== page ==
The Double LifeBy: Nia Wilson
The neighbor’s house was locked up tight, windows and doors closed. I could hear the air conditioner humming around the side of the house.
“Good thing that stupid thing isn’t on my side, that would drive me nuts listening to that all day.” I muttered under my breath, getting more and more irritated while I tried to figure out what to do. I could just go back into my house and wait until they moved, but that wasn’t going to happen.
I stomped my foot in frustration and then laughed at myself. No sense throwing a tantrum when no one was even around to see my show of defiance.
I shook the gate a little, hoping that the rattle of the latch would carry into the house.
I was starting to get upset, and I looked around to see if anyone else was watching. Tired of waiting, and seeing no movement in through the blinds, I put my foot on the rail beside the gate. It fit perfectly in the space between the fence and the gate. With a shove from my other foot, I swung over the fence and into the man’s yard.
“No turning back now, Joy.”
I walked towards the house, my steps quick and determined. I counted to ten, trying to rein in my frustration as I closed the distance between the gate and the door. I lifted my hand to knock and the door swung inward.
I was face-to-face with an angry, pock-marked man.
“Who are you?”
He looked around behind me, scanning the street and then regarding me again.
“You blocked my driveway.”
“What?” He looked perplexed.
I took a deep breath and counted slowly, trying my best not to raise my voice.
“Your car is in front of my driveway and I can’t get out.”
He looked at his car and back at me, but didn’t say a word.
“I need to leave. Can you move your car please?”
He looked at me again, face expressionless. An exasperated sigh let out behind him, and a man I couldn’t see in the house beyond spoke to the man in the doorway.
“For goodness sakes, Frank. Move your car.” His accent was barely noticeable, but I could hear a hint of something in his speech that wasn’t Californian.
Frank grunted and shut the door in my face. I could hear the chain slide on the other side, and the door opened once more. I tried to look into the house, to see who the other man that had spoken was, but Frank grabbed my elbow and ushered me off the steps.
“How did you get in here? The gate is locked.”
“Are you serious? It’s three feet high, I jumped.”
“Why didn’t you just yell?”
“I’ve been yelling.”
“I didn’t hear it.” The implication was clear. He hadn’t heard it, so I must be lying. What an exasperating man.
“You might want to have someone check your hearing then.”
He glanced over his shoulder at me, his face unreadable.
He took a heavy key ring out of his pocket and shuffled through the keys until he found the right one. He opened the gate and walked through it ahead of me. He didn’t even check to see if I’d closed it behind him as he strutted to his car and got into the passenger seat.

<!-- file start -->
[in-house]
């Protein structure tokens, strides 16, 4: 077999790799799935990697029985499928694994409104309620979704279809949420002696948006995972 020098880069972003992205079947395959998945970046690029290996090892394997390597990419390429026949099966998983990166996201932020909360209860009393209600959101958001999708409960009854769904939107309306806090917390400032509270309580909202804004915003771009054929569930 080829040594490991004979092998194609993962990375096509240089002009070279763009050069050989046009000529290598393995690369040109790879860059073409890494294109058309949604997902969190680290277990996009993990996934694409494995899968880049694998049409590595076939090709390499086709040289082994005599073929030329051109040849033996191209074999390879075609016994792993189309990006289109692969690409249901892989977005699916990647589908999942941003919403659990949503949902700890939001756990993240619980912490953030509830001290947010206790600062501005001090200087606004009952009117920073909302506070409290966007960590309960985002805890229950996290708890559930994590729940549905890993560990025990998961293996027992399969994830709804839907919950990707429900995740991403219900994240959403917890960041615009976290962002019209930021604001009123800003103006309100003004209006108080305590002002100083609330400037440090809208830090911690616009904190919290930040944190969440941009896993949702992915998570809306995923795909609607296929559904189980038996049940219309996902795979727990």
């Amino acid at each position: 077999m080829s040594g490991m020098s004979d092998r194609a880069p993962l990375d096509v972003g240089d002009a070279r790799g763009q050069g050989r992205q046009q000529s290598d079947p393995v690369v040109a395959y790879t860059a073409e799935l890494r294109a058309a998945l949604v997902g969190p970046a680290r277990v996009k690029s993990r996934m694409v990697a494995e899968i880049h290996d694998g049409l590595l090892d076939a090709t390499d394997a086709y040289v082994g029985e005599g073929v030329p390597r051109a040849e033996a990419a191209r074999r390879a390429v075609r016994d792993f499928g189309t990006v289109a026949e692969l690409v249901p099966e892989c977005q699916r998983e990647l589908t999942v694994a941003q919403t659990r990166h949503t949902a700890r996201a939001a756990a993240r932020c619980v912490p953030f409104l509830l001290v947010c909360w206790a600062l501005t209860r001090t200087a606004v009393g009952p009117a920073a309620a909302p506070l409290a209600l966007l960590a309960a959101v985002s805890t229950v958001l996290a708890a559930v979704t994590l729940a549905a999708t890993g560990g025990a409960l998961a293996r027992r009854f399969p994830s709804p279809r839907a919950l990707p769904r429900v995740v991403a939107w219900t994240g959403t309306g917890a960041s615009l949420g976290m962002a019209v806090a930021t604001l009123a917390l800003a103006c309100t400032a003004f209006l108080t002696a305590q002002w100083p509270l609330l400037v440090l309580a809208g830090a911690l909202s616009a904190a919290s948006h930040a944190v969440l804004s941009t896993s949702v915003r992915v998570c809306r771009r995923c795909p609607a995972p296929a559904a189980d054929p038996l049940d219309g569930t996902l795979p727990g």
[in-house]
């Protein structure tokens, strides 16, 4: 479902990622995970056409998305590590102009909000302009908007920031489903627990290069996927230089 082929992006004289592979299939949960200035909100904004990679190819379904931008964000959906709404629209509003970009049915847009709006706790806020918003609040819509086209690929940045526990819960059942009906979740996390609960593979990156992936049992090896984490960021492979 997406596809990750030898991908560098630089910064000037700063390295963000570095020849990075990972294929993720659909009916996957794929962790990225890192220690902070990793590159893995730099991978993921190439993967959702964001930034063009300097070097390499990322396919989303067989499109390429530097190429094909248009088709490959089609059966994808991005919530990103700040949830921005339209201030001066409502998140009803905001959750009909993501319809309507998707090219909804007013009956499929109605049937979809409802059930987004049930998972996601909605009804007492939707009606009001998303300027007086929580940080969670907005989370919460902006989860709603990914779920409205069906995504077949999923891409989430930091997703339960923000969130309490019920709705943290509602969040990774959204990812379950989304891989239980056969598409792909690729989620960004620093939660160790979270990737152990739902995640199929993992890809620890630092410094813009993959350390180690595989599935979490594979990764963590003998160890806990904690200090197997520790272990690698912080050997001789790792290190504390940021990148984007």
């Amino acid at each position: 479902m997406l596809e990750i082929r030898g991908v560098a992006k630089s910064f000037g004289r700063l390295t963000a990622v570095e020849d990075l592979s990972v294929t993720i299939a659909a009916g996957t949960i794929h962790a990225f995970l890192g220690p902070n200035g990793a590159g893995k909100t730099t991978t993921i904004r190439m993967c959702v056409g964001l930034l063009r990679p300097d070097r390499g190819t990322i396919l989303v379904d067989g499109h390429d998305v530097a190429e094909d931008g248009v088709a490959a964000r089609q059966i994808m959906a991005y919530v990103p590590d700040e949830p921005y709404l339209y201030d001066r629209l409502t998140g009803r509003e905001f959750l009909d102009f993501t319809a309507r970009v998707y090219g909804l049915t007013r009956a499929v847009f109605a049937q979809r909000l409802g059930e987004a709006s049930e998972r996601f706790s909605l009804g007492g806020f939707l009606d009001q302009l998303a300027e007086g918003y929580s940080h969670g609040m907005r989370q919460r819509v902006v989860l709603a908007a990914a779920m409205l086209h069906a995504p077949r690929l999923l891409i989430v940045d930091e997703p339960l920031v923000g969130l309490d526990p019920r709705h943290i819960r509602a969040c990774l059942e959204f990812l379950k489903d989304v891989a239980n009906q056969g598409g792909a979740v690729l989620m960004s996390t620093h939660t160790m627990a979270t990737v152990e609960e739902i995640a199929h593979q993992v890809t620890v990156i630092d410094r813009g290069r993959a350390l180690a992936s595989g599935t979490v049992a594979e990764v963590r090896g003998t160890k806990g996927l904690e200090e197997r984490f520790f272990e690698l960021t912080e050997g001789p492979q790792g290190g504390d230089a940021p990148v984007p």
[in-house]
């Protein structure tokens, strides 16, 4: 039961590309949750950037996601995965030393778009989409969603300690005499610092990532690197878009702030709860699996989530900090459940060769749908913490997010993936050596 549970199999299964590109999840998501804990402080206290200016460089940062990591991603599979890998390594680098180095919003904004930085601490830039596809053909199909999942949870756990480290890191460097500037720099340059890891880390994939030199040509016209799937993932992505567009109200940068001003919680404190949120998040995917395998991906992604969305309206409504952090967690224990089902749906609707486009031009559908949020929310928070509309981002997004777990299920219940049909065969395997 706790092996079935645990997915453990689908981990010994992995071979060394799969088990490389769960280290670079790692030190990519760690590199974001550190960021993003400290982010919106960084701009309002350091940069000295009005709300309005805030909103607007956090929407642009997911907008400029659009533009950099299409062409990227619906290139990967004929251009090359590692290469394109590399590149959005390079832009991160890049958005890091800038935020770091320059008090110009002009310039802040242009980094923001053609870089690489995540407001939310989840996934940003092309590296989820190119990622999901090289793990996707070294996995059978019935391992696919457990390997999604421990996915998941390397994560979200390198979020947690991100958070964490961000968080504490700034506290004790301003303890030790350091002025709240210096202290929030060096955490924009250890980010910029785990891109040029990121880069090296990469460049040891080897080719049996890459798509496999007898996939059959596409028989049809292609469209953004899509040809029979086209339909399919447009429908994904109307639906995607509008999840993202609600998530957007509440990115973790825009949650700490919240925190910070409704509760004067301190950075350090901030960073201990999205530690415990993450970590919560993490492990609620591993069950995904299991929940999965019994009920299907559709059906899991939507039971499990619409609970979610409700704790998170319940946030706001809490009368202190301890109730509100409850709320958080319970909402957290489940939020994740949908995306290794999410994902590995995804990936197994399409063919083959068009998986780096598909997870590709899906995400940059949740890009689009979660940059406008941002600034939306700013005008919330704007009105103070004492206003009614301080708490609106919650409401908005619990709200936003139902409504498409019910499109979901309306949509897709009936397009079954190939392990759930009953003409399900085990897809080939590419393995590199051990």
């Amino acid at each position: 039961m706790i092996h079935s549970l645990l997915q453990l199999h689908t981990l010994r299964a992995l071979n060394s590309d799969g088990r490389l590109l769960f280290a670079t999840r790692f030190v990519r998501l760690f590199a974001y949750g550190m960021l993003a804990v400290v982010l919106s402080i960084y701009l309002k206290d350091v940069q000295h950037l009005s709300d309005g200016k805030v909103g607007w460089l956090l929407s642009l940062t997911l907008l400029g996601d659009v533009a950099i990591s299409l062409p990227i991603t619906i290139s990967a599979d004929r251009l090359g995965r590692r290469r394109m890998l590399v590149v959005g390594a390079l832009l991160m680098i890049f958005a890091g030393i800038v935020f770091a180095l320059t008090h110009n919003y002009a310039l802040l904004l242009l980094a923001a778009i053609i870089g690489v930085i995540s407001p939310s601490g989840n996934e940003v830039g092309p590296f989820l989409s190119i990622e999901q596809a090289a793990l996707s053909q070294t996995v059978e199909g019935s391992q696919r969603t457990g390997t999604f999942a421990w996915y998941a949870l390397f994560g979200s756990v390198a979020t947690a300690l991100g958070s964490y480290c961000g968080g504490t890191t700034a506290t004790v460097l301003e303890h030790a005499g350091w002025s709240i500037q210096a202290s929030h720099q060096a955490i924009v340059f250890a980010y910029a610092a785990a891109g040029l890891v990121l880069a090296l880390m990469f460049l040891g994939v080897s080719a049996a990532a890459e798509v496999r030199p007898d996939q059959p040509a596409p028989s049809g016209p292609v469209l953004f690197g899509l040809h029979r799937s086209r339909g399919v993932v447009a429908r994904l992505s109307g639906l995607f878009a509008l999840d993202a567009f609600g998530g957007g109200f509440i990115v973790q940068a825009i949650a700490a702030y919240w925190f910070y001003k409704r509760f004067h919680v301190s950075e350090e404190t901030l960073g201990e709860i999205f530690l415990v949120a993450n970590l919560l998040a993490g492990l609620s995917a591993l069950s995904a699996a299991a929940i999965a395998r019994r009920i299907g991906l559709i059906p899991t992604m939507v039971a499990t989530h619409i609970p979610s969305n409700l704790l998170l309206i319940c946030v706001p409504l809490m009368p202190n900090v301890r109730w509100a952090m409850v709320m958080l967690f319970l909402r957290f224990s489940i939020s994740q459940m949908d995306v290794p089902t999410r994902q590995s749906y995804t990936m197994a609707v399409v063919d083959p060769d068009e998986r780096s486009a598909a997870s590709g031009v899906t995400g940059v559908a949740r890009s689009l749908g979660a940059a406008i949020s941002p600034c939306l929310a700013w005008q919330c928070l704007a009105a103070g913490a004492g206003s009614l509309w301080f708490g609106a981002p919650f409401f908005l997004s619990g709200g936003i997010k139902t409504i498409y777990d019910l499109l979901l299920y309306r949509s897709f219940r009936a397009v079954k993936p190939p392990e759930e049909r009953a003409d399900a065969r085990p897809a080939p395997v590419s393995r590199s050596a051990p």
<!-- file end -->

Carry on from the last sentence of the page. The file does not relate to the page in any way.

I climbed into my Jag as he moved the car out of my driveway. I backed out carefully and put the car in gear, breathing a heavy sigh as I left the neighborhood and headed into town to get my shopping done.
“What an ass.”
I looked in the mirror and was pleased to see my hair was already dry, tight curls radiate from my face as they always had. I rolled the window down and let the air in. I wanted to put the top down, but I didn’t feel like wrestling with it today.
I left our small suburb and got onto the highway, the wind whipping through the car and brightening my mood.
The suburb I lived in was called Alto Rio, an unincorporated city in San Diego on the edge of a nature preserve and the base of a low mountain. The neighborhood was quiet and friendly, the hustle and bustle of the city seemingly lost on the residents. In Alto Rio, time seemed to stand still. Neighbors were friendly, helping each other repair property damage from frequent storms and welcoming each other into their homes during the holidays.
I suspected that Frank was a friend of my new neighbor, but if he was going to spend any time on Rainey Street, he was going to have to learn his manners. Gruff and rude had no place in our town, and I wouldn’t be so kind if he blocked my driveway again. Maybe next time I would have it towed.
“Yeah right.” I wouldn’t. As much as I liked to voice my opinion, I wasn’t much for actual confrontation. Hopefully, he wouldn’t do it again.
I exited the freeway onto Main Street, happy that I didn’t have to deal with the normal weekday traffic mess that was highway 54.
I turned into the parking lot of Wally’s grocery store, parking in my normal spot and grabbing my purse. There were many big name stores between here and my house, but I liked the hometown feel of Wally’s. And he would order anything for a regular customer, so all my favorite items were always in stock.